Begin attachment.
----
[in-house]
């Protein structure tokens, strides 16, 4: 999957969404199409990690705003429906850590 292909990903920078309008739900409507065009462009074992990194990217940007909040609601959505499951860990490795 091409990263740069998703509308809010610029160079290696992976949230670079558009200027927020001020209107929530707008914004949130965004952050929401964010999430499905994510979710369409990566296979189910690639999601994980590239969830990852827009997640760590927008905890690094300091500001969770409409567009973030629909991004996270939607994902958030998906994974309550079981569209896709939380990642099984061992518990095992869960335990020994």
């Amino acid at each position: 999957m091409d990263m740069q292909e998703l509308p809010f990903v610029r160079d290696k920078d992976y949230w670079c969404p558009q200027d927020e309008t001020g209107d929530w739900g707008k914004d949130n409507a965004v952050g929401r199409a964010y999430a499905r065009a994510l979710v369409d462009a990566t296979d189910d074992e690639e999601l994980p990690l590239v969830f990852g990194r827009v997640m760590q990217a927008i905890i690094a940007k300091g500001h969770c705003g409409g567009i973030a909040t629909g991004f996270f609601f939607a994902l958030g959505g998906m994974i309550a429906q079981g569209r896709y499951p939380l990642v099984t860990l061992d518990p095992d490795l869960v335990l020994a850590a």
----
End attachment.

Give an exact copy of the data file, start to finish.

[in-house]
């Protein structure tokens, strides 16, 4: 999957969404199409990690705003429906850590 292909990903920078309008739900409507065009462009074992990194990217940007909040609601959505499951860990490795 091409990263740069998703509308809010610029160079290696992976949230670079558009200027927020001020209107929530707008914004949130965004952050929401964010999430499905994510979710369409990566296979189910690639999601994980590239969830990852827009997640760590927008905890690094300091500001969770409409567009973030629909991004996270939607994902958030998906994974309550079981569209896709939380990642099984061992518990095992869960335990020994």
């Amino acid at each position: 999957m091409d990263m740069q292909e998703l509308p809010f990903v610029r160079d290696k920078d992976y949230w670079c969404p558009q200027d927020e309008t001020g209107d929530w739900g707008k914004d949130n409507a965004v952050g929401r199409a964010y999430a499905r065009a994510l979710v369409d462009a990566t296979d189910d074992e690639e999601l994980p990690l590239v969830f990852g990194r827009v997640m760590q990217a927008i905890i690094a940007k300091g500001h969770c705003g409409g567009i973030a909040t629909g991004f996270f609601f939607a994902l958030g959505g998906m994974i309550a429906q079981g569209r896709y499951p939380l990642v099984t860990l061992d518990p095992d490795l869960v335990l020994a850590a």